I recently discovered from the working class foodies video on french onion soup that mugs are oven safe, or at least their mugs and my mugs seem to be by experimentation. I also happen to be one of those people that saves pickle, salsa, etc jars to store food, so I was wondering if these are oven safe too.

The jars in question are trader joes corn and chili salsa, and the bottom has the following symbols and numbers on them, which might hint as to the qualities of the glass.

![Bottom of the jars](https://picasaweb.google.com/lh/photo/CqpB7GpPp-XdIJQCWnnccXO1epEn5P1yz8K9mSFdc7I?feat=directlink)

So, are these jars oven safe? I currently bake my french onion soup at 450°F, but I might want to broil it as well to brown the cheese.

  • 1
    I can't tell you about your jars, hence only a comment, but my mother sterilises ordinary jam jars in the oven to reuse them for her homemade jam. Commented Oct 23, 2011 at 15:42
  • What temperature does she sterilize them at? Commented Oct 23, 2011 at 16:27
  • 100 degrees, I believe: I don't think she puts salt in the water, so it won't get higher. Commented Oct 23, 2011 at 16:44
  • So she boils them in the oven? In theory I could do the same, except I'd have to leave a bit of exposed glass, and the cheese would not brown. Commented Oct 23, 2011 at 17:59
  • 1
    @Peter Taylor: you will have to add a lot of salt to the water to increase its boiling temperature of a noticeable amount. To increase of 1°C the boiling point of water you have to add ~60g salt.
    – nico
    Commented Jul 8, 2012 at 17:57

2 Answers 2


Short answer: They're probably not safe.

Unlike "microwave safety", there isn't a safety risk in contaminating the food contents of the jars due to heating in an oven; in this case you just run the risk of the jars breaking.

I am not sure what the symbols on the bottom of your jar mean; (see edit below) from what I understand—unlike plastic resin identification codes—there isn't a standard set of symbols for glass. Those symbols likely represent the manufacturer, production date, and patents.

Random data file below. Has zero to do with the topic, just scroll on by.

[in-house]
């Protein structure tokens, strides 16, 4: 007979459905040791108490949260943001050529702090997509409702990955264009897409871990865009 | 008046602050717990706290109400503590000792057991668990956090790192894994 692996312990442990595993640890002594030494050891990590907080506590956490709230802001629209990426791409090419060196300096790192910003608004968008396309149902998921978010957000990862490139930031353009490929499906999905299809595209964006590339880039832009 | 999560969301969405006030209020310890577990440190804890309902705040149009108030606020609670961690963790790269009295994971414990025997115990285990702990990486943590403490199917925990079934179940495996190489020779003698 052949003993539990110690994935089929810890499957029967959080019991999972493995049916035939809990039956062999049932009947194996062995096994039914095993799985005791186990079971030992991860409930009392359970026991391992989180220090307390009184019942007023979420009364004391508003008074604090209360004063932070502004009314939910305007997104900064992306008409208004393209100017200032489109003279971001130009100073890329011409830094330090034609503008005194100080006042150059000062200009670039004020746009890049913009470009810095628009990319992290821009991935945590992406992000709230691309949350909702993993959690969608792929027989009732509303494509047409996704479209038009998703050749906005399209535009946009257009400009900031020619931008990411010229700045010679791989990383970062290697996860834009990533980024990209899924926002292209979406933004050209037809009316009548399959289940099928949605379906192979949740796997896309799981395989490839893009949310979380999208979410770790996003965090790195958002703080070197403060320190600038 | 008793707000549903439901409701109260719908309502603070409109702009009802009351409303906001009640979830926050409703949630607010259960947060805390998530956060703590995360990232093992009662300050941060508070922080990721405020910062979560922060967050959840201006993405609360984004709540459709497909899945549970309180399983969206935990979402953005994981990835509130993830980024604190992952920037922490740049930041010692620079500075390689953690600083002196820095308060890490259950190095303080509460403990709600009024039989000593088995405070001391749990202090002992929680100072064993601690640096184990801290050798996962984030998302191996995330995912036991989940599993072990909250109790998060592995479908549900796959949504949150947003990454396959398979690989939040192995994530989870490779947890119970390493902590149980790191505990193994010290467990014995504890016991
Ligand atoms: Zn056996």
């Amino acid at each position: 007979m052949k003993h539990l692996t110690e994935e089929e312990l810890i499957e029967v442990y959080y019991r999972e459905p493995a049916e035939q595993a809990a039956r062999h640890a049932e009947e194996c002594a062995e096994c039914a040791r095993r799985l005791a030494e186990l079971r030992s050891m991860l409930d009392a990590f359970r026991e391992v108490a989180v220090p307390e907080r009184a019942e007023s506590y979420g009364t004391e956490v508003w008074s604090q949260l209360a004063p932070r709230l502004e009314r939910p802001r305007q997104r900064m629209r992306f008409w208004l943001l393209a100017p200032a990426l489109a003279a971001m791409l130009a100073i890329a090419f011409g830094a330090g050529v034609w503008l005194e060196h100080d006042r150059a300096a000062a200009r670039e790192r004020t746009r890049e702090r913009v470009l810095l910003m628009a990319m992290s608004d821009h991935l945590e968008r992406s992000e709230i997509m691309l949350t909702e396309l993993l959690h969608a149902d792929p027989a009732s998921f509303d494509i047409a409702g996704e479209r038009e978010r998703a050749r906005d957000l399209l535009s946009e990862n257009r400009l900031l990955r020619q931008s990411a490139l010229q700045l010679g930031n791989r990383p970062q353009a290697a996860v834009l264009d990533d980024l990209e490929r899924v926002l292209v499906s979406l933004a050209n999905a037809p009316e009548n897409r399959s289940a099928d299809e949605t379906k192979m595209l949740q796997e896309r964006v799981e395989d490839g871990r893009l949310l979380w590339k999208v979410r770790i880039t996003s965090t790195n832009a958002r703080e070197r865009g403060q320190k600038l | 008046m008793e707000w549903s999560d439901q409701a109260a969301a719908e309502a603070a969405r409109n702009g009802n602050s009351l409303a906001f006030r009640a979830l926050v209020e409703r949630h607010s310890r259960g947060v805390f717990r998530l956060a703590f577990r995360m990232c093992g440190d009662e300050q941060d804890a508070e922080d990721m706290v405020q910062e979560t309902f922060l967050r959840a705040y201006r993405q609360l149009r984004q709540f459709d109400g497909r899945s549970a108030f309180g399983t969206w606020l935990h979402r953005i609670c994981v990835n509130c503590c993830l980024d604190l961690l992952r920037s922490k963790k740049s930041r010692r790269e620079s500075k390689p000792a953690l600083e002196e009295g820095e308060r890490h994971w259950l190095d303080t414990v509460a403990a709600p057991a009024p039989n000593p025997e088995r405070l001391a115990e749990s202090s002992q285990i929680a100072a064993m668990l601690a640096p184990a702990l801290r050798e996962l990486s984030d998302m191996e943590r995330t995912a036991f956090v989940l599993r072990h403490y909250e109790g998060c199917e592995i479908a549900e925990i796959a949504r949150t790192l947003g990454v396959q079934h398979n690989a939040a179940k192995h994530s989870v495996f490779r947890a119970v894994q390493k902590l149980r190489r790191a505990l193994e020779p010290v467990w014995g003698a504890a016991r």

Unless glass is processed in a special way, it is prone to breaking when it goes through rapid temperature changes. Therefore, if your glass is run-of-the-mill soda-lime glass (which is extremely likely), and if you were to put it from room temperature directly into a 450°F oven, the shock of that rapid temperature change would likely crack it. Furthermore, even if you were able to gradually heat it up to 450°F without it cracking, it would likely crack even as it naturally cools down. In order to try and ensure that the glass doesn't crack you'd have to both gradually heat the jars up and then very gradually step the oven temperature back down to room temperature.

If you want to use glass, your best bet would be to use something like Pyrex.

Even Pyrex, which is explicitly designed to be oven safe, can't withstand the direct heat of a broiler, though.

Edit: I believe the symbol on the bottom of your jars reads "A.G.C." surrounded by the outline of the state of Arkansas. This implies that your jars were made by the Arkansas Glass Container Company. I believe the numbers indicate the model number, which appears to be this jar. AGC unfortunately don't have anything on their website listing the oven safety of their glass. If you're really interested, you could try contacting the manufacturer.

  • +1 for your internet detective work, +2 if I could.
    – mskfisher
    Commented Apr 9, 2012 at 17:40
  • Pyrex isn't glass. Since the brand changed hands years ago, it's developed a habit of sometimes exploding in the oven (or the cook's face) under some conditions.
    – gnicko
    Commented Jan 13, 2022 at 4:18

Did you try it? What happened? I put TJ’s same empty clean jars and lids in an aluminum pan and placed everything in toaster oven cold. Turned on heat and experimented on several settings and times. They were fine. I filled them with solids and liquids and did the same with lids on. They were fine. Note: All were placed in cold and then heat was turned on. Let cool down to almost touchable before removing and opening. Based on sand science, which is what glass is primarily composed of, it’s the temperature changes that cause breaking so the heating up and cooling down is crucial.

Your Answer

By clicking “Post Your Answer”, you agree to our terms of service and acknowledge you have read our privacy policy.

Not the answer you're looking for? Browse other questions tagged or ask your own question.